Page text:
After publicly musing about the idea of a complete ban on the sale of knives, Edmonton Mayor Stephen Mandel admitted on Wednesday he may have overreacted.
Still, Mandel formally asked city staff at Wednesday's council meeting to look at what the city can do to reduce knife violence in Edmonton.
"Logistically, we might not be able to ban knives," Mandel told reporters. "That might not be feasible, given that some people have steak knives in their boots. But at the same time, we can find ways to prohibit knives [going] into bars. We can give the police … greater search rights when it comes to knives."
Two young men have died in fatal stabbings in Edmonton since Thursday. One stabbing occurred outside a nightclub in the west end.
One of the options Mandel suggested the city could look at is putting metal detectors at the doors of nightclubs.
A knife ban would be impossible to enforce and would do little to reduce stabbings in Edmonton, a veteran police detective said earlier on Wednesday.
"There's no way you can get rid of every knife that we have in this city," Edmonton Police Det. Bill Clark, a 30-year veteran of the force said Wednesday on CBC Radio's Edmonton AM. "Butter knives can kill people. Steak knives can kill people."
The problem of knife violence is too complex to fix with a ban, Clark said.
"All the mayor can do is possibly put out a bylaw," he said. "What's that going to do? You're going to give someone a fine? I mean that's a joke. They're just going to laugh."
The courts need to get tougher on knife offences, Clark said.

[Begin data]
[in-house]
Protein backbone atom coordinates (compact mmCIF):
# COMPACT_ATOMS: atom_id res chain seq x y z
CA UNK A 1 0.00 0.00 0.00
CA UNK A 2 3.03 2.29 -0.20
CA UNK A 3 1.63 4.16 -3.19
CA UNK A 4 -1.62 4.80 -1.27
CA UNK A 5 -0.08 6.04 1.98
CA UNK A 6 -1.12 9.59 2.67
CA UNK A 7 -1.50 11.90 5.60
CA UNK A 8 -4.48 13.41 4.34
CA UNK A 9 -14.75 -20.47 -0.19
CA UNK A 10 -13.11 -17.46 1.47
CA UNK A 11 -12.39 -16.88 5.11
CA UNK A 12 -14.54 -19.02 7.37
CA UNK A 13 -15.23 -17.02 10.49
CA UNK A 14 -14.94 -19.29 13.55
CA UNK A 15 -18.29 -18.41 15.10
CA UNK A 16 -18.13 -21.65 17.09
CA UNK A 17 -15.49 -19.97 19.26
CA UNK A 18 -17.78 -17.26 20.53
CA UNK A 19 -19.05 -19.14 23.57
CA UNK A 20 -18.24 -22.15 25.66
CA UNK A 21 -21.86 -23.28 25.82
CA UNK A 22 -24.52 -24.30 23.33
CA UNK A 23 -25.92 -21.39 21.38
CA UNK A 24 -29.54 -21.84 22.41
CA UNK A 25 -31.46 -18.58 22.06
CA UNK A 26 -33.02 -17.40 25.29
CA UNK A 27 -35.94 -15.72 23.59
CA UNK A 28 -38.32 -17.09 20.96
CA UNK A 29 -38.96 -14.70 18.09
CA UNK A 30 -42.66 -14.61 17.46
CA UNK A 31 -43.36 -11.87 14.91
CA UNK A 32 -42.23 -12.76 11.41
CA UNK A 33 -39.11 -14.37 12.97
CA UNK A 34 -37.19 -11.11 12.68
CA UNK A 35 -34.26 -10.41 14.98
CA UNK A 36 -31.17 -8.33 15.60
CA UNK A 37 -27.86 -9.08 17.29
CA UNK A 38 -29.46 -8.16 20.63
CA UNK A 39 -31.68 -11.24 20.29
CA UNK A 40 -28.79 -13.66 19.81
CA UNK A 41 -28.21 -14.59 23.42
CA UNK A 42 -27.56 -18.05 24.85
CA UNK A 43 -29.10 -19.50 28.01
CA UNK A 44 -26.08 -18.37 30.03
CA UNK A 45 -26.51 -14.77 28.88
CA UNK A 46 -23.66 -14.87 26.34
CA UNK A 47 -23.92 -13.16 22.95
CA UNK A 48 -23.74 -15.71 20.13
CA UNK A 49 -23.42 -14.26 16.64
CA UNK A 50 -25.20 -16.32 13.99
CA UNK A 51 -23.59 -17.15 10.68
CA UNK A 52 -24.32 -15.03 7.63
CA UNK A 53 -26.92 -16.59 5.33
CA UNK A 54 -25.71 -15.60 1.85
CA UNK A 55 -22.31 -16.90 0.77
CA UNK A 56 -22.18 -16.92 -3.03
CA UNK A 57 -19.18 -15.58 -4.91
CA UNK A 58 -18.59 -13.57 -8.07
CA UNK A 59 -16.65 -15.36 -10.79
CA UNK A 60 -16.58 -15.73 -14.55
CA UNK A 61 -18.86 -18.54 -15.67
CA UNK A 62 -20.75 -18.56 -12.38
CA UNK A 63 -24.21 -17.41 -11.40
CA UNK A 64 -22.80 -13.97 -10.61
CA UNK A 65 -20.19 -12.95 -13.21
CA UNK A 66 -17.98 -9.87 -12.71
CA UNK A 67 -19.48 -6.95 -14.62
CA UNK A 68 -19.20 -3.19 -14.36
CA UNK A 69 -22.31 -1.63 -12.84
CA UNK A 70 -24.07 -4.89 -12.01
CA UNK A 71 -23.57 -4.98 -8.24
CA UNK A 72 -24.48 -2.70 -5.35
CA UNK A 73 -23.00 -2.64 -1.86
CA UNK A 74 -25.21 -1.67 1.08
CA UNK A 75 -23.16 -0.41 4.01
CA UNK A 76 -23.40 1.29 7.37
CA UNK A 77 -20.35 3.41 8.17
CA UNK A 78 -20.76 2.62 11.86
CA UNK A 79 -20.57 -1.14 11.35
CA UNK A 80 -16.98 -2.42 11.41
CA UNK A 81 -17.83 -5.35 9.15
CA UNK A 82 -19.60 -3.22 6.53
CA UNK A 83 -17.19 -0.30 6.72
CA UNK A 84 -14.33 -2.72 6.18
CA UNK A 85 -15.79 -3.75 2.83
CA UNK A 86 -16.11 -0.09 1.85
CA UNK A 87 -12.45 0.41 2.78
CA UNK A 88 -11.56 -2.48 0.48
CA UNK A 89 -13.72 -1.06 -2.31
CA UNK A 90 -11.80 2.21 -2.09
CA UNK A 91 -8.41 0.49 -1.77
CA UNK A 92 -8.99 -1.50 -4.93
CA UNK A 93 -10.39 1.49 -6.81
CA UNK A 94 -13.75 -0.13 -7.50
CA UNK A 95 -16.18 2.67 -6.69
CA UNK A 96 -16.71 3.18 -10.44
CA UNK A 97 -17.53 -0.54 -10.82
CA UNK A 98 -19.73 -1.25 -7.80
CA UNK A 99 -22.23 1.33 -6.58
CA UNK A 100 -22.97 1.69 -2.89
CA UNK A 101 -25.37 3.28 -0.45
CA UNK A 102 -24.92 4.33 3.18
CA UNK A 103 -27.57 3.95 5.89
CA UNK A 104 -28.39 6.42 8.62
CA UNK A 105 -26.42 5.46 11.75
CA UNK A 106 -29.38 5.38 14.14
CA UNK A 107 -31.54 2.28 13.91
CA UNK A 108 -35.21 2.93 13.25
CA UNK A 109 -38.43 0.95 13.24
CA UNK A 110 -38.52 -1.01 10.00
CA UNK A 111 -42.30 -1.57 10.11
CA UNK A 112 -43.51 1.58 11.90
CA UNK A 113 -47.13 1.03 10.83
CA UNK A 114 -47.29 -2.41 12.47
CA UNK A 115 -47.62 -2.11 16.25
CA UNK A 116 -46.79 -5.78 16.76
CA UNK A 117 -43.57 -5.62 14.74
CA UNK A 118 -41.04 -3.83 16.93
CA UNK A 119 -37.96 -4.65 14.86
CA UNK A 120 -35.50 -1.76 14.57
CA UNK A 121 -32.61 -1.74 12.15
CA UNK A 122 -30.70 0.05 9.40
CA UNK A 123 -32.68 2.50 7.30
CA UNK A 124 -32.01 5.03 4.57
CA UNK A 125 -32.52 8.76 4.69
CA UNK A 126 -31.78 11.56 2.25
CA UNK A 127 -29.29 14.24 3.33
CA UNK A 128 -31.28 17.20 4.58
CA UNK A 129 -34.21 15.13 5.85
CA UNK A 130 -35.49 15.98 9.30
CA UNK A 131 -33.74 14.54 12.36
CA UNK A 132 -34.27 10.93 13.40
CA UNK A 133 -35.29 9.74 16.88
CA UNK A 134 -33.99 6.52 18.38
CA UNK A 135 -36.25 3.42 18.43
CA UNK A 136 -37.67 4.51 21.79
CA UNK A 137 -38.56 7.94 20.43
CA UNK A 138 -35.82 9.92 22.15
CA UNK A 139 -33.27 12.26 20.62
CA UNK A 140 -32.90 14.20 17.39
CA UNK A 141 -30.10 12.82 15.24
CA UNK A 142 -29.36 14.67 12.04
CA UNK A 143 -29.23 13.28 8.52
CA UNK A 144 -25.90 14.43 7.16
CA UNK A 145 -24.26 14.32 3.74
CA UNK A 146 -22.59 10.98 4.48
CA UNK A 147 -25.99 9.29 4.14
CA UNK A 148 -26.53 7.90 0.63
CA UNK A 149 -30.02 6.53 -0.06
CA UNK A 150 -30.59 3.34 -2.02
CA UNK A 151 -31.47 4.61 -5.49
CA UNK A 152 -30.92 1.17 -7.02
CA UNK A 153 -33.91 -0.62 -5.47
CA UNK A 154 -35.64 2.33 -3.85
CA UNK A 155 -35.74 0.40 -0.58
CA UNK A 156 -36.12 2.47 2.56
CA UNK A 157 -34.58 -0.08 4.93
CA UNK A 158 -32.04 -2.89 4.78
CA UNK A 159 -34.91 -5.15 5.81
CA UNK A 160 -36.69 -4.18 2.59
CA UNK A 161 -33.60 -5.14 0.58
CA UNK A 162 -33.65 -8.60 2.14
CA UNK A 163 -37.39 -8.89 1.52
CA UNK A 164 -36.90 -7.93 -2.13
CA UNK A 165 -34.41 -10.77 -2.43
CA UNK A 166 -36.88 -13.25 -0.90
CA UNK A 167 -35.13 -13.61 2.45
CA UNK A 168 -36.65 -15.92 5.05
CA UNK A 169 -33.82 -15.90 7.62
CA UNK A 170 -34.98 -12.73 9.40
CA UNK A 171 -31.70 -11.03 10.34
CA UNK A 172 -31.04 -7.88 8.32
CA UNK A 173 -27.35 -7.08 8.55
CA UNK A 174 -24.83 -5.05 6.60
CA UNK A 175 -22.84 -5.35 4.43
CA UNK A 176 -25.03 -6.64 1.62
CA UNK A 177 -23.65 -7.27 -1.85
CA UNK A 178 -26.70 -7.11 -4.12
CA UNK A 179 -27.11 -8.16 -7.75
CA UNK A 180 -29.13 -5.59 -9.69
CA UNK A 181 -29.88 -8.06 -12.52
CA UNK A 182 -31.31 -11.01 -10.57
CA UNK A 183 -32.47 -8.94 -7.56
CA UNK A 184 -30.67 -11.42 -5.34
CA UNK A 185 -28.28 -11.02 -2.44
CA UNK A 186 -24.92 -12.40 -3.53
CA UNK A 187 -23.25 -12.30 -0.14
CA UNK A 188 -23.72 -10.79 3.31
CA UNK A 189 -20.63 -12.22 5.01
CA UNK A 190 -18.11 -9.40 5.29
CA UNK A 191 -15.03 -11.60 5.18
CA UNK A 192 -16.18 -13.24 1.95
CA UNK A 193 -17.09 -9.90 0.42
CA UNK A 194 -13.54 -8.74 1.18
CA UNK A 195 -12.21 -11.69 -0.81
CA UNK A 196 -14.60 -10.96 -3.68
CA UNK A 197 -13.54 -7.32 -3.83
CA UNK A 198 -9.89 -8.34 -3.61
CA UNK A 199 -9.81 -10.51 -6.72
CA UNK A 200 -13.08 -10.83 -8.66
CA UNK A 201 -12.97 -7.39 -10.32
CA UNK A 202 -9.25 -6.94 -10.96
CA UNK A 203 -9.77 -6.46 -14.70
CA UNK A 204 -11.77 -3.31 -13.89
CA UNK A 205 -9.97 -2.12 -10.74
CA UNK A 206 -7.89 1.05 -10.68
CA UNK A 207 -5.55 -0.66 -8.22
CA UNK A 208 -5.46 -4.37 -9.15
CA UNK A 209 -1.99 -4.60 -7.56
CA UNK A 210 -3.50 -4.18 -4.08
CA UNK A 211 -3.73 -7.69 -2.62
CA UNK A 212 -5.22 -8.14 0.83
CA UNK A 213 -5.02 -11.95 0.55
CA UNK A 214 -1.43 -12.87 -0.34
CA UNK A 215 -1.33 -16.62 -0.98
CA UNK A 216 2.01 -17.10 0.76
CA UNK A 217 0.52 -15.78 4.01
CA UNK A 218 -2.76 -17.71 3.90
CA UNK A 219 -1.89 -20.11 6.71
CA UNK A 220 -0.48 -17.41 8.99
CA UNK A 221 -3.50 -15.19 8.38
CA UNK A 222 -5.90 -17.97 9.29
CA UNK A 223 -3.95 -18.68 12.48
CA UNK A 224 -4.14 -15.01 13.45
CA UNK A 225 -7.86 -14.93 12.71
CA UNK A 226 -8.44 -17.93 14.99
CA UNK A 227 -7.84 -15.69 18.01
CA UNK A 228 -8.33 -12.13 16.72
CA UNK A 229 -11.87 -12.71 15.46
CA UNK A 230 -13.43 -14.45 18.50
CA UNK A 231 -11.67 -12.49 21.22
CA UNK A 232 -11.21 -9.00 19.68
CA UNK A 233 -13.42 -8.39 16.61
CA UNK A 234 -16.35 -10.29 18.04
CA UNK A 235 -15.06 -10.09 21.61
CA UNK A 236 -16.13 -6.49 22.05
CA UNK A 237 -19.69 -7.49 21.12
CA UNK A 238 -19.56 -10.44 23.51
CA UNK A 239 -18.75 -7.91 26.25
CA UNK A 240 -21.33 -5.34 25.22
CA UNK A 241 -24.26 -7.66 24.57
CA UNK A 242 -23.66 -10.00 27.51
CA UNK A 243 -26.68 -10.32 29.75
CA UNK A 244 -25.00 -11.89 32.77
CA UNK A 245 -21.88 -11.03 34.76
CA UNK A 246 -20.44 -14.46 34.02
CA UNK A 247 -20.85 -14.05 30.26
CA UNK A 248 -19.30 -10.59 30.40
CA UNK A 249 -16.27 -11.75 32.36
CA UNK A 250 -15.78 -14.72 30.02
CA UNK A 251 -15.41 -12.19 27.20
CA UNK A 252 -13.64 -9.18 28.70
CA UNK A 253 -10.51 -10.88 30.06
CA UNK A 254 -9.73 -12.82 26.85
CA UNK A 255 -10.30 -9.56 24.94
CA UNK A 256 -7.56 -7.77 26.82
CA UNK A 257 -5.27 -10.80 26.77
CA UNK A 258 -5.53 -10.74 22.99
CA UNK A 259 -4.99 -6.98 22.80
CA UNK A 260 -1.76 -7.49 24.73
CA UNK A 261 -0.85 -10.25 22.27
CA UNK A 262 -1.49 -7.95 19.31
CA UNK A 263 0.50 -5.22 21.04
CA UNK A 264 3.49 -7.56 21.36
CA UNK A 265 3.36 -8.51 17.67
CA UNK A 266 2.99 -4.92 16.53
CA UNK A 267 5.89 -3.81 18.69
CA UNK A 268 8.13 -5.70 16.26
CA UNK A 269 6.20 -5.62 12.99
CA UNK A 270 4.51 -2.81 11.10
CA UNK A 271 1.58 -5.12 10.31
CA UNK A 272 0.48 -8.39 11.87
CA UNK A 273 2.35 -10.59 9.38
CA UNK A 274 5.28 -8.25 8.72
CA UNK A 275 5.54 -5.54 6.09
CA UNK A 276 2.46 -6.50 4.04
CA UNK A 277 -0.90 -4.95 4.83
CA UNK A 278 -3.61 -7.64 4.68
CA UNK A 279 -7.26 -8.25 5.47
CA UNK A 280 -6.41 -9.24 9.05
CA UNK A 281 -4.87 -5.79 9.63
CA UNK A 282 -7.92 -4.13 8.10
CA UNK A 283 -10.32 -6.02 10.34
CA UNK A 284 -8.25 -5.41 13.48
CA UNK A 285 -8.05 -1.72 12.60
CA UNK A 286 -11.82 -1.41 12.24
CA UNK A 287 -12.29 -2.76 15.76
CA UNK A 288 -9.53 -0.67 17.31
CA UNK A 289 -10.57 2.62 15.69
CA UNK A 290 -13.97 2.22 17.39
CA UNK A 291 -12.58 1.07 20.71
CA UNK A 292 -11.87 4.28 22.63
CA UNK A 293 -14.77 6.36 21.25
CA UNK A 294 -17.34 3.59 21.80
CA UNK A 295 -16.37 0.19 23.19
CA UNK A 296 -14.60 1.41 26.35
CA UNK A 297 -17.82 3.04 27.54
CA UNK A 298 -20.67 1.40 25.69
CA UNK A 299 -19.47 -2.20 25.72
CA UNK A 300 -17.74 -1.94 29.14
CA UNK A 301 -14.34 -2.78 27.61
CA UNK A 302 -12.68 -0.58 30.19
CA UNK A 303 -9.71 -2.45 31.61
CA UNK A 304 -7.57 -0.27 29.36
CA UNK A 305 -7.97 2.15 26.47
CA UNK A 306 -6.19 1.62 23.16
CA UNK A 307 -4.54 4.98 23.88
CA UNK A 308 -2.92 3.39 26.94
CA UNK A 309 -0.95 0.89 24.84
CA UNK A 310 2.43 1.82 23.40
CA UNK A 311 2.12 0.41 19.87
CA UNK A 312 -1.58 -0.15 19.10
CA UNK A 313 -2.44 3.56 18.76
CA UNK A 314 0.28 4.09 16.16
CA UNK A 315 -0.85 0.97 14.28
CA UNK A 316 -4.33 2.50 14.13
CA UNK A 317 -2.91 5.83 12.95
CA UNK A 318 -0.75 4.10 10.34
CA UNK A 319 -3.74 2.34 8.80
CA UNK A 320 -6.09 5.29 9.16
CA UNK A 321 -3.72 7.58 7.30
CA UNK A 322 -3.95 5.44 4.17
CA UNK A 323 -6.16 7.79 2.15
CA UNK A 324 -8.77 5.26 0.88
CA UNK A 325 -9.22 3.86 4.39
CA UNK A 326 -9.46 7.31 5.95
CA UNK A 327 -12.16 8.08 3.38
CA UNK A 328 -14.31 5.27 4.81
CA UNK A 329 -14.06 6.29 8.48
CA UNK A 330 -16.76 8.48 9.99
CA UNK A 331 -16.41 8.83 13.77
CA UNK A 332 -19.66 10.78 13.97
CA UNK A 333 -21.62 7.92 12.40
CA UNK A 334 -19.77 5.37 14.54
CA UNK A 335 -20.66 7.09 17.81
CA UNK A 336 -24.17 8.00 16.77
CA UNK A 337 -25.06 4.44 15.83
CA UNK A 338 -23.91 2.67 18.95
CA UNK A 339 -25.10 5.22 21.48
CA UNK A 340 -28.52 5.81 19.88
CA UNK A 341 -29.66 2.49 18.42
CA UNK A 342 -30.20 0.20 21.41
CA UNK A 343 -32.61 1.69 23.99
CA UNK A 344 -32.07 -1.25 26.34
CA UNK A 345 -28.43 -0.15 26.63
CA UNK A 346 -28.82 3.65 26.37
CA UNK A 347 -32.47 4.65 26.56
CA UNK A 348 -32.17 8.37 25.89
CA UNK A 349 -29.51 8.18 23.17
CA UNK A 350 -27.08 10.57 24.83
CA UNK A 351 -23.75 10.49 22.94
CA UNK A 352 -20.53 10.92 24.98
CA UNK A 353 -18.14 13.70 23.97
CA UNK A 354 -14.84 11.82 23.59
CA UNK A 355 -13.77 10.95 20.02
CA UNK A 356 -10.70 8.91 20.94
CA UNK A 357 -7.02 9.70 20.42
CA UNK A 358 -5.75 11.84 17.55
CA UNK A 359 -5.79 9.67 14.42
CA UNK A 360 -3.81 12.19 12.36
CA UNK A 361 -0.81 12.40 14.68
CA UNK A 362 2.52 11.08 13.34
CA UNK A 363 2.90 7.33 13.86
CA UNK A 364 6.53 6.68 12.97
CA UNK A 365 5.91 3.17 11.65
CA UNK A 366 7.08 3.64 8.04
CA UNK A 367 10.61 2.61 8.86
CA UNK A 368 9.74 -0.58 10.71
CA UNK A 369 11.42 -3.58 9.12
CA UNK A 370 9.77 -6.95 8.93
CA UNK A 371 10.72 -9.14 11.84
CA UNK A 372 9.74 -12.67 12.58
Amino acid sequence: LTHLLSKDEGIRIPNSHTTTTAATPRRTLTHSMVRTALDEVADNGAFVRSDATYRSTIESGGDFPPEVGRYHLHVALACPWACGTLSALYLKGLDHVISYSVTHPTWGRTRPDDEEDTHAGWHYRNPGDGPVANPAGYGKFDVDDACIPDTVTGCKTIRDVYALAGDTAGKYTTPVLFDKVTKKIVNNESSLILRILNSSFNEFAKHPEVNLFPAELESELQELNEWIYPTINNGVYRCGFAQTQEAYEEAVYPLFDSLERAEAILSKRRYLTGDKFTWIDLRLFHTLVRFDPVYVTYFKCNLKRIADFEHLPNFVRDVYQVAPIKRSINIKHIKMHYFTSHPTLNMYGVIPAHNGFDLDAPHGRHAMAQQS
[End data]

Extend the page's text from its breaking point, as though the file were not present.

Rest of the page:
"We have a mandatory four-year minimum sentence if you use a firearm in an offence," he said. "So why aren't we looking at the same thing with knives?"
Alberta Justice Minister Alison Redford agreed more needs to be done to curb violence in Edmonton. While she was uncertain what effect a ban would have, she said it was an idea worth investigating.
Give police extra authority
"We have some very good lawyers in Justice who look at a lot of these options, and I'd like to ask them that specific question," Redford said.
The province will be introducing a bill this spring to give police more specific powers allowing them to work with bar owners to identify troublemakers and remove them from the premises.
"It's not that the police can't do that now, but as the mayor said, we have situations where questions of cause come into it," Redford said.
"As part of the business of regulating a business of bars, we think that its important to give police extra authority to be able to intervene in situations."
Redford says this plan is modeled after a bar watch program developed in Vancouver.
She is also lobbying the federal government to toughen bail laws so judges can keep people in custody longer, particularly in cases where someone breaches a previous bail condition.
"So they've now demonstrated that they are not prepared to honour a court order," she said.
"We believe that the onus should then be on them to prove why the court should ever allow them out on bail again."
There have been six homicides in Edmonton so far in 2009. Half the deaths resulted from knife wounds.